|Rachel Magdeburg, Clamgram, 2013
Inside the gallery
What do you remember about learning to write? I remember a project notebook – and concentrating hard on the movement of the pencil. Creating little tails. Lifting the pencil at the right moment. There was a focus on the shape – repetition – getting it right.
To create her piece, Rachel Magdeburg has taken the time to try to relearn writing skills. To write with evenness and consistency requires a discipline of mind and action. Rachel told me that she had to almost trick her mind to adapt itself to producing something with different tools. Not that she can’t write – but her stye of writing has changed considerably since school. No longer as regimented. No longer consistent.
Writing is something we have stopped practising. We are too busy with our keyboards, our thumbs on twitter. Marks made on the page are hurried. Yet tiny details reveal something about us – our state of mind.
In practising her writing Rachel has reconnected with an earlier part of herself and simultaneously engaged with her present self and its habits and practices. The younger pliable mind is a shadow of its former self. Puzzled perhaps that it cannot just write at will. It has to fight to connect hand with mind, mind with hand. Practising handwriting encounters already well practised rituals. There is an unseen collision of past, present and future. There is no backspace, no crossing out. It is tiring to use fingers and thumbs. There is a lack of a familiar rhythm.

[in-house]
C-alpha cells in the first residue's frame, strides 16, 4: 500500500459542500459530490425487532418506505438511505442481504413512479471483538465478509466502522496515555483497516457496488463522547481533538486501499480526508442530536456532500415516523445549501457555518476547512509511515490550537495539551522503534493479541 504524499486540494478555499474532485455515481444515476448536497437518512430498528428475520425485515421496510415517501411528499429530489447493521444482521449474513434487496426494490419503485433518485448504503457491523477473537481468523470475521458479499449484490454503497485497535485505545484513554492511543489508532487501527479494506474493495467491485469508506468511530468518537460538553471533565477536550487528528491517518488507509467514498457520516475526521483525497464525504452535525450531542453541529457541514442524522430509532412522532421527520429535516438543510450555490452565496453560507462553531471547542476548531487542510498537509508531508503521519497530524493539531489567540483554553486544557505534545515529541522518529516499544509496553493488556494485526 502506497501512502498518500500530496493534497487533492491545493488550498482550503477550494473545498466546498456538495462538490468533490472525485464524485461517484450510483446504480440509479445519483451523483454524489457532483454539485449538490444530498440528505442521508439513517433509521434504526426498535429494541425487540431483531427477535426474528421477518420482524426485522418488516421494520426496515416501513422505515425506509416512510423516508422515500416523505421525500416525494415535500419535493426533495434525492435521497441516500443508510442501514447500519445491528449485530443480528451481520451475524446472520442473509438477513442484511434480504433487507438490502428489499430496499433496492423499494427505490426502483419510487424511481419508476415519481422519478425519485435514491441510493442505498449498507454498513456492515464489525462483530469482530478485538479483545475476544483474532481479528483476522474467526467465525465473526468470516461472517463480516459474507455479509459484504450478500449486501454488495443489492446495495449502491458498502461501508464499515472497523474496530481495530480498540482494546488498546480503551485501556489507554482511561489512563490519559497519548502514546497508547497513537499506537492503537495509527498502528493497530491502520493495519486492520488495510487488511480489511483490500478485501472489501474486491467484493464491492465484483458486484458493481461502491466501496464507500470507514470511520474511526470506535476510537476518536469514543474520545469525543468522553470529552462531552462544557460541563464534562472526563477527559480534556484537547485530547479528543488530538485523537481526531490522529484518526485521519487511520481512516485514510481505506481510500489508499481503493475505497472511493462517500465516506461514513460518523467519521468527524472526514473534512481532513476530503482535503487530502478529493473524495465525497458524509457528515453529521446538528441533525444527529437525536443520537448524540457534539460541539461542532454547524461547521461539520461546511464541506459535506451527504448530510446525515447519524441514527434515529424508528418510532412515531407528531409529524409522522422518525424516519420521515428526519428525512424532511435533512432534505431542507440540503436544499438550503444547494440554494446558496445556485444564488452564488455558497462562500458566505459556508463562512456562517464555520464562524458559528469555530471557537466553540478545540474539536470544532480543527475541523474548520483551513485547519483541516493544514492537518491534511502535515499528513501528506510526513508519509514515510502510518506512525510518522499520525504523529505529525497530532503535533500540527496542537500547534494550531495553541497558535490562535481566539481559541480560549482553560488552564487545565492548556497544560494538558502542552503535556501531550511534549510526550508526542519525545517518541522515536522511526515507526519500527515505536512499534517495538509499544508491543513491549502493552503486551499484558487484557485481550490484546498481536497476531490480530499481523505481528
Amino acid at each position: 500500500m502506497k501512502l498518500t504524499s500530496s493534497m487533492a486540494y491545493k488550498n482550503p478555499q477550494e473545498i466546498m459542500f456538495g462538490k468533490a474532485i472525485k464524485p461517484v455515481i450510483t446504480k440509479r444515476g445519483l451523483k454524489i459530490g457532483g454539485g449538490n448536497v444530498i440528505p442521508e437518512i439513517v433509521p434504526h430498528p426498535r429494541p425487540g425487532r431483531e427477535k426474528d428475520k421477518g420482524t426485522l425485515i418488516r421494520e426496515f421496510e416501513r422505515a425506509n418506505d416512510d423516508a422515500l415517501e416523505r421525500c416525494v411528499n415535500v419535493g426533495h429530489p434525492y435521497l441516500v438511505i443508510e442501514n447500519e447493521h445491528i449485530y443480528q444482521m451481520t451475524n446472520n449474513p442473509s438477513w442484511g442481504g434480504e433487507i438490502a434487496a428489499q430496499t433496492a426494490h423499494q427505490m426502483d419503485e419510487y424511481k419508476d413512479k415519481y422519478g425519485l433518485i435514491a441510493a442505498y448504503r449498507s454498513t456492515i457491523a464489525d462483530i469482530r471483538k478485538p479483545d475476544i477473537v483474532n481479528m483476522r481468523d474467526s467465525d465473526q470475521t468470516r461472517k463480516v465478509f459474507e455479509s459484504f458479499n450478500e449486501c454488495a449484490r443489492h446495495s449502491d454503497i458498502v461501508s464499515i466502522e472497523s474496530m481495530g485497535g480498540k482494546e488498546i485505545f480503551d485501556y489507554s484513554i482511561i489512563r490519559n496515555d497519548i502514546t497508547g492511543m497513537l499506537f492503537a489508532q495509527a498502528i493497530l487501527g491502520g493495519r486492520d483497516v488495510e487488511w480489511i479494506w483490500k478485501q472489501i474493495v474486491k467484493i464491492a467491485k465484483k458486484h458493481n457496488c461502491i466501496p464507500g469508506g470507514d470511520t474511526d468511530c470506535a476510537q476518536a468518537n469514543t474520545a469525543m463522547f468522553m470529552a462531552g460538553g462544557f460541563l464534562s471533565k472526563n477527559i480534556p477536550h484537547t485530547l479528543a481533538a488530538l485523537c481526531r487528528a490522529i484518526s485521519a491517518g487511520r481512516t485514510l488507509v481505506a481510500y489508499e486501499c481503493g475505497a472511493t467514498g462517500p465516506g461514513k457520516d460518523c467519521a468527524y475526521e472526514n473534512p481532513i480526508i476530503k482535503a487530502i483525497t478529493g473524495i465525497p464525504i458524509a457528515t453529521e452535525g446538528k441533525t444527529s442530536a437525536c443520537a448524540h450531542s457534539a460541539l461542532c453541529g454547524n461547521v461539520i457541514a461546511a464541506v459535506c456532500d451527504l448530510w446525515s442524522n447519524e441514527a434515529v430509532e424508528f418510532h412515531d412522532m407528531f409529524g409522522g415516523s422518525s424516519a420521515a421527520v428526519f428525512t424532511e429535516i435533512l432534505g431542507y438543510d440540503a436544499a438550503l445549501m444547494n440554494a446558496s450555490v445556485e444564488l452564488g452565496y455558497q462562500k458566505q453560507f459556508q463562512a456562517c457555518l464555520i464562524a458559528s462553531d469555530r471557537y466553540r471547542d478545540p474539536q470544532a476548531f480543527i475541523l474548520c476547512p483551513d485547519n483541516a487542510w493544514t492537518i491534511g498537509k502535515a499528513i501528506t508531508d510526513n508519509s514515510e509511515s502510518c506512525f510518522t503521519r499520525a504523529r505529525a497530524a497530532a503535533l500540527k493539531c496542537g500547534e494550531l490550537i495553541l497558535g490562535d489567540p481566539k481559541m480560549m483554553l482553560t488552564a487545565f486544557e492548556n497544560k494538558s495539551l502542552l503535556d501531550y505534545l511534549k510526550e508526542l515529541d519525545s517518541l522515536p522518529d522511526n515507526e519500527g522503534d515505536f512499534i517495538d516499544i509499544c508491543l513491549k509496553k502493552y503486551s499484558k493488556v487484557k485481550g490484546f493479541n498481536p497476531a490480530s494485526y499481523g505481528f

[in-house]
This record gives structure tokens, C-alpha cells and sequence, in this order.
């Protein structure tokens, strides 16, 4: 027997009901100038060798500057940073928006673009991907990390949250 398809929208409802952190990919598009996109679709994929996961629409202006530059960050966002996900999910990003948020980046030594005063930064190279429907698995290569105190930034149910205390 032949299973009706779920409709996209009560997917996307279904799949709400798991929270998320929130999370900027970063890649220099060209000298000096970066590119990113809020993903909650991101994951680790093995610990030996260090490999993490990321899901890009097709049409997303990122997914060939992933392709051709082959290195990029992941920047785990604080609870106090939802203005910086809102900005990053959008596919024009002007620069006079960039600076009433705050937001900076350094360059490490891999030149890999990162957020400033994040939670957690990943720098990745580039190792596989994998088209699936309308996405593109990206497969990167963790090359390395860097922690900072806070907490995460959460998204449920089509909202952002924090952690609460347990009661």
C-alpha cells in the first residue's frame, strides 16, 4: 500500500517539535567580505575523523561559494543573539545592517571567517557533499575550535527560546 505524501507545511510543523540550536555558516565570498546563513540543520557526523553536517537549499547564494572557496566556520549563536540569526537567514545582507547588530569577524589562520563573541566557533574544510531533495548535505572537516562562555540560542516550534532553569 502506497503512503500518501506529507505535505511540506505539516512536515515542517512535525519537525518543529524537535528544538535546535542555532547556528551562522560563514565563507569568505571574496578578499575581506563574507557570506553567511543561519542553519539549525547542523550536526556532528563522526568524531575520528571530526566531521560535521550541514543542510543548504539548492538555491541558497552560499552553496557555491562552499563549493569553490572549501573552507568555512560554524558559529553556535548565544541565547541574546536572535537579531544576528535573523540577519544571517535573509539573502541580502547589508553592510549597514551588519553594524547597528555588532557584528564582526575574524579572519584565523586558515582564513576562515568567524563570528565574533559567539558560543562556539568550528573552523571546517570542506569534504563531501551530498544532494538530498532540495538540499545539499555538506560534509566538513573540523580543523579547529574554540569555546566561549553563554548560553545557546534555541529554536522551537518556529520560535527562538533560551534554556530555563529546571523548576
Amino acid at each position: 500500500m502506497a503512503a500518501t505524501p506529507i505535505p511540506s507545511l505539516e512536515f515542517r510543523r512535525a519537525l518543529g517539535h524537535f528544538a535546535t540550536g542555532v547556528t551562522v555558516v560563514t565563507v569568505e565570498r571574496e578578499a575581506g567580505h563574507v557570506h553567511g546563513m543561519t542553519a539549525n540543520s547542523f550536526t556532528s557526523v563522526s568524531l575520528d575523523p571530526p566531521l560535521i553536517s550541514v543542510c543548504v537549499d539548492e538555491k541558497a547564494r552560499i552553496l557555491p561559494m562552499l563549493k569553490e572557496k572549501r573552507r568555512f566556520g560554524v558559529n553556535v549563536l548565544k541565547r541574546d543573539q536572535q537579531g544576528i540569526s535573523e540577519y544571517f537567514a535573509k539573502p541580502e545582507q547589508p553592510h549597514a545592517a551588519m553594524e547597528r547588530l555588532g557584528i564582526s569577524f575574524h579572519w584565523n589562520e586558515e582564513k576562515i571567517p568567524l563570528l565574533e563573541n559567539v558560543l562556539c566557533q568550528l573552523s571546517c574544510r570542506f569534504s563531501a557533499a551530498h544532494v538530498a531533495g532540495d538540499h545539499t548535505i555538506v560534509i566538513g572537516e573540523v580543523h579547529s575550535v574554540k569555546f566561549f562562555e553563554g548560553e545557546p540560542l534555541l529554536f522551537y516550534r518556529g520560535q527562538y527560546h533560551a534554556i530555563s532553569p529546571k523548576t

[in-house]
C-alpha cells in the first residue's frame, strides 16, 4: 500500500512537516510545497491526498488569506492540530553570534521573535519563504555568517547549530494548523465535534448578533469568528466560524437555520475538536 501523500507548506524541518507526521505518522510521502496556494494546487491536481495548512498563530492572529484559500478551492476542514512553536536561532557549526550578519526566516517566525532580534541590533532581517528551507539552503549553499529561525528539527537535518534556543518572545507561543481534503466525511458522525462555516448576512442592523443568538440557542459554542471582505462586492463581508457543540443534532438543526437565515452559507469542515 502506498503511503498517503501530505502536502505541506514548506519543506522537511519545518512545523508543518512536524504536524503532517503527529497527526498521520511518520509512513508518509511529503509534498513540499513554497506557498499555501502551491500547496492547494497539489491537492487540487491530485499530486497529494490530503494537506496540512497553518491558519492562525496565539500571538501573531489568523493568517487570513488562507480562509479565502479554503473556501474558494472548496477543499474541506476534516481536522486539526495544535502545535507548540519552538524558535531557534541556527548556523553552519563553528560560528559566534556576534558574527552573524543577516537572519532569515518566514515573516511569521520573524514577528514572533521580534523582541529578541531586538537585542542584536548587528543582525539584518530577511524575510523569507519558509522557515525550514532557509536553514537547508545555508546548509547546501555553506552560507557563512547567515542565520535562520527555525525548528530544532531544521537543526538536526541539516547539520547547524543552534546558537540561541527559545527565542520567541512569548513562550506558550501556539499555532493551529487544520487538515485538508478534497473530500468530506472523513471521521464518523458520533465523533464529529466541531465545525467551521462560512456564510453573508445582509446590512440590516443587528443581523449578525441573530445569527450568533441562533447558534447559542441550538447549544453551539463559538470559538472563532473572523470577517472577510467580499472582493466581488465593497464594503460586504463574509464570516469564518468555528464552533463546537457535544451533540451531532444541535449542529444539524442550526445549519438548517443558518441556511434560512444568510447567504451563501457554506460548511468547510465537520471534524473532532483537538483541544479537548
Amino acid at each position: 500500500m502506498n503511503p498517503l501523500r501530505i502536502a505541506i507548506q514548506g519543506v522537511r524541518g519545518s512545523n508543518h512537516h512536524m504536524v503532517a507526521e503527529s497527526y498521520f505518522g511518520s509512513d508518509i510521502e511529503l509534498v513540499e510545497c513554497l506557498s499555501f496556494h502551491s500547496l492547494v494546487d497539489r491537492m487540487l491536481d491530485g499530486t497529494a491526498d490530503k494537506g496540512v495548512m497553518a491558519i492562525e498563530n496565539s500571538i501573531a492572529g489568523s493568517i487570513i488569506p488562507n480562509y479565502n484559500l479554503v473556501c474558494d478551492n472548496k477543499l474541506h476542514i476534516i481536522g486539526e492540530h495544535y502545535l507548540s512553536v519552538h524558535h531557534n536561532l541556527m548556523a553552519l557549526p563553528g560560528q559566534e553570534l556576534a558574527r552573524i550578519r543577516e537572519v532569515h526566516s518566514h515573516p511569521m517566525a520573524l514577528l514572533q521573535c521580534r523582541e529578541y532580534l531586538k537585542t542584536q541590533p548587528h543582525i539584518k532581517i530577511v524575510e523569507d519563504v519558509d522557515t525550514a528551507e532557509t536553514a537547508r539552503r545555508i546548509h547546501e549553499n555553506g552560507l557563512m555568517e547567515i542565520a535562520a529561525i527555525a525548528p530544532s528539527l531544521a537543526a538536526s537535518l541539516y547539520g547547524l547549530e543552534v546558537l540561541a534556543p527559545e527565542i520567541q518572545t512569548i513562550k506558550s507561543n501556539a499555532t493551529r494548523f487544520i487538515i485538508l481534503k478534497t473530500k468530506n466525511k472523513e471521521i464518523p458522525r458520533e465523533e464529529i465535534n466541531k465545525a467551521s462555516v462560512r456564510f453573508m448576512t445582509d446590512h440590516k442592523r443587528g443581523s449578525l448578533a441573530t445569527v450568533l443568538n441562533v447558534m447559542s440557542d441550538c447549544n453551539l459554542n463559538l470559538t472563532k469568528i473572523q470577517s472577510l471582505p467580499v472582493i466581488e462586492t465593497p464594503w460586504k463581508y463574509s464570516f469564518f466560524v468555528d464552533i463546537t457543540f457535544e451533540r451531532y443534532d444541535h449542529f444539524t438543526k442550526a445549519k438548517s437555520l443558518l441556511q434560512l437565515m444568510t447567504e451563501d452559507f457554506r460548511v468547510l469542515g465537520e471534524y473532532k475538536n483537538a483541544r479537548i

Rachel uses the process to create a memo to her future self. She dares to use handwriting from the past to explore future notions of herself – which she will at some point read in her future present and look back!
When she revisits the memo, will she be surrounded by old school jotters in attics. Will the handwritten notebooks of today become the artist’s notebook of the future – not paint and brush but quill and ink? Does today’s text becomes the future’s sketch?
I like the physicality of the work and the humour of if. The thoughts we all play around with in our head but are too scared to reveal are pinned down on the page. The uniformity of the well considered words seem to give the serious and monotonous nature of ageing, room to breath. You have to stay with the material for a while – word on word, line on line.
Outside the gallery
I sat with some older people. We sat round a textile covered table. First introductions. Second words. Words that preyed on our minds forced their way out.
What am I going to do?
How can I live?
My identity – where will it come from – it is so wrapped up in my work and now I have to stop,
70 years old – why that’s awesome.
70 years old. It means something but it doesn’t relate to what is going on inside me, in my life.
Caged animal at 70?
Come and contribute to the Outing Ageing discussion this Friday 18th October, 19.00-21.00. The event is free and will be chaired by Marika Rose from Durham University. It will feature contributions by Dr Cathy Bailey, Research Fellow in International Ageing at Northumbria University, Moyra Riseborough, a researcher currently working with the Centre for Ageing and Vitality at Newcastle University and Fr Colin Carr, local intellectual and Catholic priest. This will be an opportunity for both the artists and the public to reflect on how the work in the show engages with broader notions of ageing, wisdom, maturity and death.